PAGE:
By default, Firefox comes with a generous eight different search engines, built right in: Yahoo Search, Google, Bing, Amazon, DuckDuckGo, eBay, Twitter, and Wikipedia. But you can download a lot more search engines, and install them as easily as any other Firefox extension. And you'll learn a trick that should work whenever the website you're visiting includes a search box.
First, click on the magnifying glass icon in the search box, as shown on the screenshot, and click on the Change Search Settings button at the bottom of that popup. Next, scroll to the bottom and click "Add more search engines".
A new tab will open to the Add-ons for Firefox repository, filtered to show only search engines. They're sorted by "relevance", but you can pick any other criterion. But, unless you're very lucky (or very patient), the easiest will probably be to search for the engine you need. Because so many of these search extensions seem like shady data collection schemes, I'll show you another way, which nearly always works - but at least you'll know of these two options.
For the purpose of this tutorial, I'll add YouTube search to Firefox: go to the YouTube homepage, and look at the magnifying glass icon in Firefox's search box: it shows a white + plus sign over a green background. That's the way Firefox tells you that it detected a search engine on the site you're visiting.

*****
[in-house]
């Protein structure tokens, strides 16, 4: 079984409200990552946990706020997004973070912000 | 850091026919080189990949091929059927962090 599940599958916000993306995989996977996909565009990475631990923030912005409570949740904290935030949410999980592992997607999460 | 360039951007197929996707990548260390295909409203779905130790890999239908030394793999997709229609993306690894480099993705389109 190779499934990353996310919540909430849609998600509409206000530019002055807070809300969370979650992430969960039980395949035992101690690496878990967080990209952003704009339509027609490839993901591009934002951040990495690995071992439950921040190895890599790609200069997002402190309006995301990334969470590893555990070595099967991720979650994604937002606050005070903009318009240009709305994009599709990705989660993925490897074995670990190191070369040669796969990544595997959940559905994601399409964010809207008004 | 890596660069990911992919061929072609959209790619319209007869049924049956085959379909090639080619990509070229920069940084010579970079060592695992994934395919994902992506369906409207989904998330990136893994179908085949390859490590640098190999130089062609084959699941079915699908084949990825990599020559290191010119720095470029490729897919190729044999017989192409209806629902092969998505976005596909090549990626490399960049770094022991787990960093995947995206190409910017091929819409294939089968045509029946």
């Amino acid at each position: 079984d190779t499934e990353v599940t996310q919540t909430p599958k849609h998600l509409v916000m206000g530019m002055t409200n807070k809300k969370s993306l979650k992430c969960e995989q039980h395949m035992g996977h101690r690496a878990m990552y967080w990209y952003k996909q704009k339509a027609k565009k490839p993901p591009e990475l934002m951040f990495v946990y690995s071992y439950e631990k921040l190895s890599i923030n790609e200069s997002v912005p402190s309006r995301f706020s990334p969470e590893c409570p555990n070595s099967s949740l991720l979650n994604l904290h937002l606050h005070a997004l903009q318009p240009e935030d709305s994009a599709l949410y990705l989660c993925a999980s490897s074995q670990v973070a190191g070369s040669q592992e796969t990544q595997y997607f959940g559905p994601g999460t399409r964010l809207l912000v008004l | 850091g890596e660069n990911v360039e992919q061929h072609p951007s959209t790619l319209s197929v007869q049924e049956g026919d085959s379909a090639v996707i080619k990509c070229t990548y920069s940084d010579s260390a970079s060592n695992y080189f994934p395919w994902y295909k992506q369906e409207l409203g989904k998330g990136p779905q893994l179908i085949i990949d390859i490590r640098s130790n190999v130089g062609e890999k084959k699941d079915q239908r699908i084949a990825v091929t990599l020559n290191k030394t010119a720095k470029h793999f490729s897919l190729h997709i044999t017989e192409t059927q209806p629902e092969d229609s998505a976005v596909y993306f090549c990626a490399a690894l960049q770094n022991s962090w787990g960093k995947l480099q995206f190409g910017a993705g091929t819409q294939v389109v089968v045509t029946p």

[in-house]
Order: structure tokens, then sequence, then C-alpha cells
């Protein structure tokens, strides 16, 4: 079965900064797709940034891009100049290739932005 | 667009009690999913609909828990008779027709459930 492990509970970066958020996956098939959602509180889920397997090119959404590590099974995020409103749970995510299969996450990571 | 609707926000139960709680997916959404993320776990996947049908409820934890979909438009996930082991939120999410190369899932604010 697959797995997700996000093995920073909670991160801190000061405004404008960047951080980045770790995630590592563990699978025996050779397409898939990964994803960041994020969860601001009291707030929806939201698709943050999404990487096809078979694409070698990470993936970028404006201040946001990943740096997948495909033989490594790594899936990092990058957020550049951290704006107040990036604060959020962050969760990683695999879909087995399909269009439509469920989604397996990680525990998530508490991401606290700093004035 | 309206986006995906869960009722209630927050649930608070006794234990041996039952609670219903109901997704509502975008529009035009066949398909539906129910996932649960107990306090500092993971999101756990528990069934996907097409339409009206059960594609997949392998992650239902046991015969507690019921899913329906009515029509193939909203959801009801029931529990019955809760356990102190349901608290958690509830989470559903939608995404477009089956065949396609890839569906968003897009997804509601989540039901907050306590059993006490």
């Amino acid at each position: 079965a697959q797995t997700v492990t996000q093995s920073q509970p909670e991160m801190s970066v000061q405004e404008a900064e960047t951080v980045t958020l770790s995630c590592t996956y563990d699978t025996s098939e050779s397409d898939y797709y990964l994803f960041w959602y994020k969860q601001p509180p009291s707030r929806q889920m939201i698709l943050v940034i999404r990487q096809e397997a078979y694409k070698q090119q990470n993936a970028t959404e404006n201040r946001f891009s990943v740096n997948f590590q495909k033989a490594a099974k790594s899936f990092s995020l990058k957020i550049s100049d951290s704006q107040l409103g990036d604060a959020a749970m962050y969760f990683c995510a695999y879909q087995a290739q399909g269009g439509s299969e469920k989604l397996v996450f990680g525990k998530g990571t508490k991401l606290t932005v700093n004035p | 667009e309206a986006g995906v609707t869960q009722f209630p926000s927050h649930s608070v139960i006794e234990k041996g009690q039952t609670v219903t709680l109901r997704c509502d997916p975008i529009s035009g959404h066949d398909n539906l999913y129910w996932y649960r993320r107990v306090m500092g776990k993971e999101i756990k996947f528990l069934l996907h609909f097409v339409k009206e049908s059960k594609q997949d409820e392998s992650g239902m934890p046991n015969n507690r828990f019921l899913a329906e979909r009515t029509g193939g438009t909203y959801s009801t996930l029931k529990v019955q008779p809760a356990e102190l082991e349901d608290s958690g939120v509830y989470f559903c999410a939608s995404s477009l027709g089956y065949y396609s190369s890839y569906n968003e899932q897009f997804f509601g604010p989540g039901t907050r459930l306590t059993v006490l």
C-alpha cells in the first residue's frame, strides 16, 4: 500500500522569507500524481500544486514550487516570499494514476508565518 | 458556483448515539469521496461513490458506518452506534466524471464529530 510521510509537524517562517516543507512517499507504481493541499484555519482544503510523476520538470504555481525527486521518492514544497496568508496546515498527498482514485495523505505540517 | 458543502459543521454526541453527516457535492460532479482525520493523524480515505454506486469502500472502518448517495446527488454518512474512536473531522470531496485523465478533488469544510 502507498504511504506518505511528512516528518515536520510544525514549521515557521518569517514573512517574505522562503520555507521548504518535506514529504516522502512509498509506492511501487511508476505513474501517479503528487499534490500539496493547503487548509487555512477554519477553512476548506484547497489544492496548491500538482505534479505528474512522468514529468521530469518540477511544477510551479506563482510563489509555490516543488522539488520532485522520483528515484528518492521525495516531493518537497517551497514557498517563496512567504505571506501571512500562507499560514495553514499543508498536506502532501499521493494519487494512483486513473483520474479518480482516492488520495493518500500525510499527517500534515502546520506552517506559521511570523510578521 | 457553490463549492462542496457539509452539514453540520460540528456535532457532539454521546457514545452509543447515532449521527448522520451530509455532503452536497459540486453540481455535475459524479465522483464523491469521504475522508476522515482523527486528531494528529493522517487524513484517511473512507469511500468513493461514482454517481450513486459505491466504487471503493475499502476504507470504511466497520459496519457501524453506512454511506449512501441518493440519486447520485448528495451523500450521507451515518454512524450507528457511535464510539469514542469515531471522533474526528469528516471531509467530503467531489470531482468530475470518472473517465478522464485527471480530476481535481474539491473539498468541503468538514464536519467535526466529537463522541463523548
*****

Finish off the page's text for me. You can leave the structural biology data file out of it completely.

Whenever you see that on a site whose search functionality you want to add to Firefox, just click on the magnifying glass icon, and click on the "Add [search engine name]" button at the bottom (in our case, "Add YouTube Video Search"). From this point on, you'll have that custom engine available as a Firefox search provider! And by adding the search engine directly from the originating website, you know that your data is only shared with the site.